Tuesday, December 10, 2019

The government needs to invest in community services

I believe that citizens have rights. Economic, as well as civil, and social rights. I believe in a citizen centred rights based society. These rights include the right to a home, to a public health service, access to education at all levels, the right to a job, a green environment and safe communities.

I believe that it is the birth right of all citizens to have these rights. It is also the means to create a fair and equal society. That makes sense in public policy terms. In my view it also makes economic sense. That is of course if you believe the economy should serve the people. The provision of these rights means healthier, more united empowered communities. Investment in communities makes sense.

One of the best aspects of my work as a TD for Louth and East Meath is meeting with a wide range of community and voluntary groups. The work they do is exactly the same work that I was part of in West Belfast.

The Family Addiction Support Network (FASN) operates from a community building in Lois Dubh, Dundalk. FASN is run by Jackie and Gwen McKenna. Cllr Ruairi Ó Murchú and I recently visited them and FASN Chairperson Marian Sloan.

FASN was established in 2002 and it provides a dedicated support service for family members or concerned persons who are impacted by a loved one’s substance misuse across the four counties of Cavan, Monaghan, Meath and Louth. Like so many worthy community responses, FASN grew organically along with the needs of family members who were impacted by a loved one’s addiction behaviour.  
Currently FASN provides the following services,
-      24/7 Out of Hours Telephone Helpline
-      1-1 Support
-      Peer Group Support
-      Access to Counselling
-      Access to Respite
-      Educational Programme
-      Assistance with Drugs Intimidation Reporting

This last service is of particular importance. In communities across Louth, particularly but not exclusively in areas of disadvantage, drug dealers are targeting drug users to pay alleged drug debts. They are also intimidating their family members. In many cases they extort vast sums of money from people who may never have taken drugs in their life.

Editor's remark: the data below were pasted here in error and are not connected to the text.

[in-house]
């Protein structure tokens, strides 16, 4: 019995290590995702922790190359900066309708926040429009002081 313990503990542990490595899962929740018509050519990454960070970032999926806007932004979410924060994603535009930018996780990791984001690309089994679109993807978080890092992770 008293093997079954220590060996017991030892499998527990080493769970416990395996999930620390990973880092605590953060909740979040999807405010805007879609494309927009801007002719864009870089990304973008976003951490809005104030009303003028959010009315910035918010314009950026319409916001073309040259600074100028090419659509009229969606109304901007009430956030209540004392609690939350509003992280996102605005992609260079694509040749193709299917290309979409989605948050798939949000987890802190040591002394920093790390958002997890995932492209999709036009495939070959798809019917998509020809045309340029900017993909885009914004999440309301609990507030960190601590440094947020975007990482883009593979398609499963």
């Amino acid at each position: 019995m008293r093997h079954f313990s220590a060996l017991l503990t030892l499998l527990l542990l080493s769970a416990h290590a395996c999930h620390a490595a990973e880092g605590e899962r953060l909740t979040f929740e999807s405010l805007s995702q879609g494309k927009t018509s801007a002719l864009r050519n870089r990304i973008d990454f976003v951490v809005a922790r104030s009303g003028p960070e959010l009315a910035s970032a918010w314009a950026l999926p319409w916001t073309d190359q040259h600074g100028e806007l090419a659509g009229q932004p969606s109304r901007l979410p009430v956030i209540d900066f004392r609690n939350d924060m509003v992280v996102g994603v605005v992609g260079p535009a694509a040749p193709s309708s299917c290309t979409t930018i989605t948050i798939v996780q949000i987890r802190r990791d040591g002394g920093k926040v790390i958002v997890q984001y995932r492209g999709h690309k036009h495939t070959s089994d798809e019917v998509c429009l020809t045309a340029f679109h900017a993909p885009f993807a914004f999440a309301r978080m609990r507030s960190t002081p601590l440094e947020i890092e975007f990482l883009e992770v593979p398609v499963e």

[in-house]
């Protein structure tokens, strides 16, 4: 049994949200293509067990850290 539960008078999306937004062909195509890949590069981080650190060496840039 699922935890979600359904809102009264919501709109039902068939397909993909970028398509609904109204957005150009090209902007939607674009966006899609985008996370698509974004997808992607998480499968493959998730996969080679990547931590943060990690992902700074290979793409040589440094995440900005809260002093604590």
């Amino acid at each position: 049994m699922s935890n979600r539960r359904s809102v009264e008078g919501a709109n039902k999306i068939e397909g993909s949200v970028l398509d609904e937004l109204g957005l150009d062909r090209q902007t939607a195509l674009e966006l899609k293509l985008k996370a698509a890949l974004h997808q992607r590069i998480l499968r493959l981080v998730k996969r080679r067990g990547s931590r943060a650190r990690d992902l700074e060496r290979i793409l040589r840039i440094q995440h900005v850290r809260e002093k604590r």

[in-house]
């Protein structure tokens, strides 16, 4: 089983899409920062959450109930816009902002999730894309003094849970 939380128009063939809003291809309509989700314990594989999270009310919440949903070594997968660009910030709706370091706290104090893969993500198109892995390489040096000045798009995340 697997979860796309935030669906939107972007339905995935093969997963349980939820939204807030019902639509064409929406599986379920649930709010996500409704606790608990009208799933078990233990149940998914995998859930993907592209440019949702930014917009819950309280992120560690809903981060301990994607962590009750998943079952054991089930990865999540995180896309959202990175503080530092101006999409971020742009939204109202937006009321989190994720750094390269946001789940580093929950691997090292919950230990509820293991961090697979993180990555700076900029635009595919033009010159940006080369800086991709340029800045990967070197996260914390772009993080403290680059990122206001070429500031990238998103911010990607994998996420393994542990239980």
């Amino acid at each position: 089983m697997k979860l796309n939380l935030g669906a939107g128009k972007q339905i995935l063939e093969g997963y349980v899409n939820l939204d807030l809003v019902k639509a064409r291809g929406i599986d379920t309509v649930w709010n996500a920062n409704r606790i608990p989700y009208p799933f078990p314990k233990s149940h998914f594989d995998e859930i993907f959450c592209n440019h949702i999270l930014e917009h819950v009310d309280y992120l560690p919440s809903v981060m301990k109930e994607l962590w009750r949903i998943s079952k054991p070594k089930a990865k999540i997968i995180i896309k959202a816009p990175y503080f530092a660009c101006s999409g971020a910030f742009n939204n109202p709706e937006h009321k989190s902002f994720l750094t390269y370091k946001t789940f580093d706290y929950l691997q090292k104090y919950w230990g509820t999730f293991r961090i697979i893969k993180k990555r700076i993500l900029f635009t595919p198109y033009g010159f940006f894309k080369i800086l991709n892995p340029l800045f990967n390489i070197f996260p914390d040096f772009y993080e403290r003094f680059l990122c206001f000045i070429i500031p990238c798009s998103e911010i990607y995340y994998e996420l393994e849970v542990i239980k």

I’ve met many people struggling with addiction, and they have told me of the fear they and their families endure. They are too scared to approach the Gardaí. This is where FASN can make a real difference.

The trusted relationship between FASN volunteers and the people they work with is what makes it possible for a family to approach the Gardaí instead of enduring threats, intimidation, extortion and even attacks on themselves and their home. The level of support provided by FASN is amazing.  What is frustrating and wrong is the fact that all of this work since 2002 has been done voluntarily.

The network at present has one voluntary part-time Project Coordinator, one voluntary part –time Family Support Specialist, and one part time administrator who is retained via a Community Scheme.
The service is further supported by trained volunteers. Many of them have come through the peer support groups themselves

The project is unique in that all of the other locally available HSE or voluntary supports focus on the person in addiction, while FASN offers a comprehensive range of services to family members. Seanadóir Frances Black’s Rise Foundation provides valuable support.

Recently the FASN project was recognised nationally at the SPARK Social Enterprise Awards in Dublin Castle where it won an award for its efforts at helping  excluded communities get involved in the decision making process.

Jackie McKenna told me: “FASN will only survive with adequate core funding- it is unsustainable on fundraising and volunteering alone.
We do not want to do away with volunteering as this is a fundamental part of FASN but we do require core funding to ensure future generations have enough resources to meet their needs.”

Currently the project receives €7,508 from the North East Regional Drugs & Alcohol Task Force to deliver Counselling, Respite & External Support & Supervision to Peer Led Facilitators. FASN also makes applications to a variety of small funding streams to deliver educational programmes and expand into other counties.

Fundraising to cover operational costs is relentless. It shouldn’t be this way. Their asks are modest. They have prepared a budget which indicates that all of these services across 4 counties can be provided for little over €100,000 per year. That would be money well spent.
The services could be further developed and expanded, at extra cost of course. That also would be money well spent.

FASN directly supports the goals of the National Drugs Strategy – ‘Reducing Harm Supporting Recovery 2017-2015’
FASN needs core funding.
And FASN is not the only project in trouble. The North East Drugs Task Force – has projects across Louth, Meath, Cavan and Monaghan which are also in danger of closing due to lack of funding.

The work done by FASN, like many others across the voluntary and community sector, is patriotic work. Many people would have slipped through the cracks without these practical patriots. The government needs to give them the core funding they deserve. That makes economic sense. Better to fund services now than to have the state pick up the bill for the greater calamities which will visit these communities and families effected by addiction if these services disappear.

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